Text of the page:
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Preschoolers


Between ages one and two, it’s important for a child to develop good hand-eye coordination and depth perception.
There are activities that can help improve these essential visual skills, such as playing with building blocks or balls of any shape and size.

Children at age two enjoy listening to and looking at storybooks. It helps them develop visualization skills and prepares them for learning to read. At this stage of their development, toddlers also like to paint, draw and colour, sort shapes and sizes, and fit or assemble pieces. These activities are all integral to their visual development.

A preschooler’s eyes are not ready for prolonged or intense concentration at short distances, but they do enjoy TV. To make TV viewing easier on the eyes, the room should be softly lit, the television placed to avoid glare, and the child should sit further away than five times the screen’s width, taking periodic breaks from staring at the screen.

Be alert for symptoms that may indicate your child has a visual problem:

  • red, itchy or watering eyes
  • sensitivity to light
  • an eye that consistently turns in or out
  • squinting, rubbing the eyes, or excessive blinking
  • a lack of concentration
  • covering or closing one eye
  • irritability or short attention span
  • holding objects too close
  • avoiding books and television
  • visible frustration or grimacing
Protect your child’s vision. If you notice any of these symptoms, book an eye exam with one of or eye doctors. Your child should have a complete optometric eye exam at six months, before starting kindergarten, and annually throughout the school years to ensure optimal eye health and developmental progress.


school kids

School-age children


A school-age child’s eyes are constantly in use in the classroom and at play. For school-age children, several different visual skills must work together so they can see and understand clearly.

If any of these visual skills are lacking or impaired, your child will need to work harder and may develop headaches or fatigue. Often the increased visual demands of schoolwork can make greater demands on a child’s visual skills, pointing out a vision problem that was not apparent before school. The child may not realize they have a vision problem – they may simply assume everyone sees the way they do. A vision-related problem may cause some of the symptoms described below:

  • headaches or irritability
  • avoidance of near or distance work
  • covering or rubbing of the eyes
  • tilting of the head or unusual posture
  • using a finger to maintain place while reading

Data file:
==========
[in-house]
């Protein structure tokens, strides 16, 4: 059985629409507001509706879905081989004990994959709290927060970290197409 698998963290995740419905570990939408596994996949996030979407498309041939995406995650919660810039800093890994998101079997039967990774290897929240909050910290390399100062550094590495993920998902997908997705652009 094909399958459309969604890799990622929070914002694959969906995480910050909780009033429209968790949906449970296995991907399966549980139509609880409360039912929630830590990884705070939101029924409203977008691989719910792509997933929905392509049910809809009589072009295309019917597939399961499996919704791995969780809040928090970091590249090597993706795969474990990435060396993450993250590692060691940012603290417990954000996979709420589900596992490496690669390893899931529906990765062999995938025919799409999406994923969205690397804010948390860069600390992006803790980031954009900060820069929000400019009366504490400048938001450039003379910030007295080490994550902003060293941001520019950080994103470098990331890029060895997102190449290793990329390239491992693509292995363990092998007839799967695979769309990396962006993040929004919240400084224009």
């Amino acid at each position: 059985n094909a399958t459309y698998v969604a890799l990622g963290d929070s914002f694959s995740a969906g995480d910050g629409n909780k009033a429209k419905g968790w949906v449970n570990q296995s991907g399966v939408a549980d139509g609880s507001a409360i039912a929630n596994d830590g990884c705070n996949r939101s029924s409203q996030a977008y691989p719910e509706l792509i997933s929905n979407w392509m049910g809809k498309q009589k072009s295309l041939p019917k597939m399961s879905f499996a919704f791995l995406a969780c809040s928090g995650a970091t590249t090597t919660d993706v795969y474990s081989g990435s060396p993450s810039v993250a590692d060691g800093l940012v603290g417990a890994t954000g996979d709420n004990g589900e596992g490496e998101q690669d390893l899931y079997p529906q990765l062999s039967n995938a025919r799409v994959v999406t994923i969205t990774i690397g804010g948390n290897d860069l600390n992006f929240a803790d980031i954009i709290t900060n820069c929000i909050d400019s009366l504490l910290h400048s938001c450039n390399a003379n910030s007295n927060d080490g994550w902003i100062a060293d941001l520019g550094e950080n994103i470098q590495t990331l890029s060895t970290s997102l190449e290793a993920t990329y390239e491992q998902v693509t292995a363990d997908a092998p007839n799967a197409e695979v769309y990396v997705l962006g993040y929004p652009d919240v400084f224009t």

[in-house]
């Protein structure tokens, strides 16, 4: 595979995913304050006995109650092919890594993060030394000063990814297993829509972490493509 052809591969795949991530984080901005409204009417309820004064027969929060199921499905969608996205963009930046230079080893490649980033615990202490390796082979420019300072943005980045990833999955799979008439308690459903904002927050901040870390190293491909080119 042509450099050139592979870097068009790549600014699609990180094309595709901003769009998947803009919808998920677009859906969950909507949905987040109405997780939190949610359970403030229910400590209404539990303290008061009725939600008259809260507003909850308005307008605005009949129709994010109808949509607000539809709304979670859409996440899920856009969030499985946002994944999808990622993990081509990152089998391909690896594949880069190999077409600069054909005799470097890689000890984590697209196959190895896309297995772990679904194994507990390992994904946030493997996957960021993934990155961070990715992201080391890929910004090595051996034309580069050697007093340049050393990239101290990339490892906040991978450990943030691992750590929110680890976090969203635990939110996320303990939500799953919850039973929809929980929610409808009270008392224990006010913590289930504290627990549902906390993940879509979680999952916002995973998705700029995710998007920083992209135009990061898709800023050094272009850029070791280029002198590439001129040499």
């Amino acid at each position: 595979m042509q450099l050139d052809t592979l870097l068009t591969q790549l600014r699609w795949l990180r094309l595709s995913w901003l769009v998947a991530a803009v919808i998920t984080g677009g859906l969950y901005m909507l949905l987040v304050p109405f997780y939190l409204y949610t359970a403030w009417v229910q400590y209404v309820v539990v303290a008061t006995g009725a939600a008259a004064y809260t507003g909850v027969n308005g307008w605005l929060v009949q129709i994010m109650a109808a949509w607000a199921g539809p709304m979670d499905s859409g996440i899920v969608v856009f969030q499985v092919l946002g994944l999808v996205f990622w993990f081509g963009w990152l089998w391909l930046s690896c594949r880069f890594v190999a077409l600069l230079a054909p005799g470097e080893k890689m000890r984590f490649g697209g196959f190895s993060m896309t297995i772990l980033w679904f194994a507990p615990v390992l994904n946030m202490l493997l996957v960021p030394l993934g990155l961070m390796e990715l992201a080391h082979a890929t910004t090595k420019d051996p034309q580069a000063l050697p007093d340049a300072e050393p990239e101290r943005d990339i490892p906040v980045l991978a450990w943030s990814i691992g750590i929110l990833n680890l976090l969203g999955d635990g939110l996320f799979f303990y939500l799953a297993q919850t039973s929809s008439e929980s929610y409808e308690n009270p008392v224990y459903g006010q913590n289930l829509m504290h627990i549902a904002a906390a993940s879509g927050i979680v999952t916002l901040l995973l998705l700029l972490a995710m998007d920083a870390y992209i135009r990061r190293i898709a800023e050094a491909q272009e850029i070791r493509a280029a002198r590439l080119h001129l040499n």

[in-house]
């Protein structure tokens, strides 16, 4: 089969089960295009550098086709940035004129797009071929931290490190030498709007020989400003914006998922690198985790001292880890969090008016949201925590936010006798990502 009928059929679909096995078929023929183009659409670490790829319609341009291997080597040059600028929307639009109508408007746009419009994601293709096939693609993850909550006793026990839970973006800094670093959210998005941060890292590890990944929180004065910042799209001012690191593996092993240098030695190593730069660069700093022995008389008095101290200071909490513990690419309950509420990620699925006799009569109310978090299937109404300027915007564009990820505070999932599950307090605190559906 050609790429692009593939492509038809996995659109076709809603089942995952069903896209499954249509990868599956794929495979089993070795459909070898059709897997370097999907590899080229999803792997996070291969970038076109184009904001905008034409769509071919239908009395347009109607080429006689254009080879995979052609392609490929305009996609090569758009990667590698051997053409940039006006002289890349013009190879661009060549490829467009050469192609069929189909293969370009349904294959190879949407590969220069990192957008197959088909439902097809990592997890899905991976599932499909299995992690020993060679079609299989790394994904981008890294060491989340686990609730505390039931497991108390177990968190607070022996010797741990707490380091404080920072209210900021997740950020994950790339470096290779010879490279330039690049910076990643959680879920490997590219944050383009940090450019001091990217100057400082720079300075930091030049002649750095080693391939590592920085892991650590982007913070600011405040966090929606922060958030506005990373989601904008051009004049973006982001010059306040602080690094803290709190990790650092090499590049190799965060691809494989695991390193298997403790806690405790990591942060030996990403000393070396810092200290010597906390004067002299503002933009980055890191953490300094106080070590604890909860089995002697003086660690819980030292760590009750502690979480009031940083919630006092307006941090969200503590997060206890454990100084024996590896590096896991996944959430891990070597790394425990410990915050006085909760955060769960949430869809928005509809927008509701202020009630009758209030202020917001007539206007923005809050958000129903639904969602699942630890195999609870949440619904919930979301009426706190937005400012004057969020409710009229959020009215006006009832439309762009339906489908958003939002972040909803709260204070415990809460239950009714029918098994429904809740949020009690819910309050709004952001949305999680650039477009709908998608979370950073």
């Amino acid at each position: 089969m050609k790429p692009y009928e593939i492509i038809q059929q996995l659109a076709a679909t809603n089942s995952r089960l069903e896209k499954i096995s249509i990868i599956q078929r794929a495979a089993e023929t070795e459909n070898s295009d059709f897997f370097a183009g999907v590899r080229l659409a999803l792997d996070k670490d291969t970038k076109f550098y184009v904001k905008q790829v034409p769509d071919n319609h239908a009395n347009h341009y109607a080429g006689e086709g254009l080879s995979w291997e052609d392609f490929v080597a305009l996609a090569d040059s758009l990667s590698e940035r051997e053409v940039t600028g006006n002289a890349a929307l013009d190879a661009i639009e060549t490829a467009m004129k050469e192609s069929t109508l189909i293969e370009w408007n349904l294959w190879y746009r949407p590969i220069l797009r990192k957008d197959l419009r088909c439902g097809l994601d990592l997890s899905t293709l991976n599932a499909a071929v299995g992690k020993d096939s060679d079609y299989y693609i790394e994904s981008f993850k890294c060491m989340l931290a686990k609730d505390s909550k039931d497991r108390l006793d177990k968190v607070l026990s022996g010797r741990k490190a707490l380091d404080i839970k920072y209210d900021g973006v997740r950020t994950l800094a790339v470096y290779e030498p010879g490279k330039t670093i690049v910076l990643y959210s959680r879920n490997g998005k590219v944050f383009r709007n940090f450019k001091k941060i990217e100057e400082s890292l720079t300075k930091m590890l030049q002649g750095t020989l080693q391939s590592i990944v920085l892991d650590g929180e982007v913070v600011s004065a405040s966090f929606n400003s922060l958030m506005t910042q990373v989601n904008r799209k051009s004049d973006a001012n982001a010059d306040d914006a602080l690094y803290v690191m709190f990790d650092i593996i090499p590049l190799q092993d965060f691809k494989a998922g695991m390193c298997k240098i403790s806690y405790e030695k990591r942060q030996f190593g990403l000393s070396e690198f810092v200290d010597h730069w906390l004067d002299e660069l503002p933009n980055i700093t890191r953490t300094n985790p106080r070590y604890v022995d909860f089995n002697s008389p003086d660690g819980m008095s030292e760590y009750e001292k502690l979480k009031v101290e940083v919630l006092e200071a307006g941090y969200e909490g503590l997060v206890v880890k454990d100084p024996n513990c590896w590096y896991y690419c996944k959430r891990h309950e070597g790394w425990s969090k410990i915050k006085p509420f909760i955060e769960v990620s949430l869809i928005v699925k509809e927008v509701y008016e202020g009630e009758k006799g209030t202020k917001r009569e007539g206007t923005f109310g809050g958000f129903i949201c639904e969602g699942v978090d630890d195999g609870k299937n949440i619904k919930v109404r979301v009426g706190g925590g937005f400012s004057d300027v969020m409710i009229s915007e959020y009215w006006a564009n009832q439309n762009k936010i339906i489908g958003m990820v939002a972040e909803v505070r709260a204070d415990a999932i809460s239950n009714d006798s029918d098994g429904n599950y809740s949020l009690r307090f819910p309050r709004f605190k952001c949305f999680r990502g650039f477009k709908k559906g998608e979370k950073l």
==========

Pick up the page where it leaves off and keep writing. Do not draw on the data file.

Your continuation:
• losing place while reading
  • omitting or confusing words when reading
  • performing below their potential

Conditions that may emerge during this stage in your child’s life include
myopia or nearsightedness (blurred vision when seeing objects at a distance), hyperopia or farsightedness (blurred vision when seeing objects up close) and astigmatism (distorted vision at all distances).

Protect your child’s vision. If you notice any of these symptoms, book an eye exam with a Doctor of Optometry. Your child should have a complete optometric eye exam at six months, before starting kindergarten, and annually throughout the school years to ensure optimal eye health and developmental progress.


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Adults


For adults, a regular eye exam is an important part of maintaining your overall health and making your vision last a lifetime. Without an eye exam, critical health issues can be overlooked until it’s too late.
Our eyes change as we age. In particular, people over the age of 40 may be at an increased risk for age-related eye conditions, some of which may have no visible symptoms until the condition is advanced and difficult, or even impossible, to treat.

The most common eye problems among adults include:

  • Presbyopia: a natural effect of aging in which the ability to focus on close objects decreases over time. Presbyopia can cause headaches, blurred vision, and the need for more light or sore eyes.
  • Cataracts: distorted or cloudy vision caused by the lens inside the eye losing its transparency over time. Cataracts can require changes to your glasses or surgical removal.
  • Diabetic Retinopathy: a weakening or swelling of the tiny blood vessels in the retina of your eye, and the growth of new blood vessels resulting in blood leakage and other changes. If left untreated, blindness can result.
  • Macular degeneration: a disease that results in degenerative changes to your central vision, and is a leading cause of vision loss among older adults.
  • Glaucoma: a “silent thief” that often has no symptoms until significant damage has occurred. Glaucoma is caused by elevated pressure within the eye, and can lead to serious vision loss if not detected and treated at an early stage.

Your eyes are also windows to your overall health, and an eye exam can also uncover underlying—and life-threatening—health issues, such as Type 2 diabetes, brain tumors, cancer of the eye, high blood pressure, certain vascular diseases and brain or eye tumors.

Adults aged 19 to 64 should have an eye exam at least every two years, and people with diabetes should have an exam at least once a year. Other health conditions assessed by your Doctor of Optometry may also warrant more frequent eye examinations.

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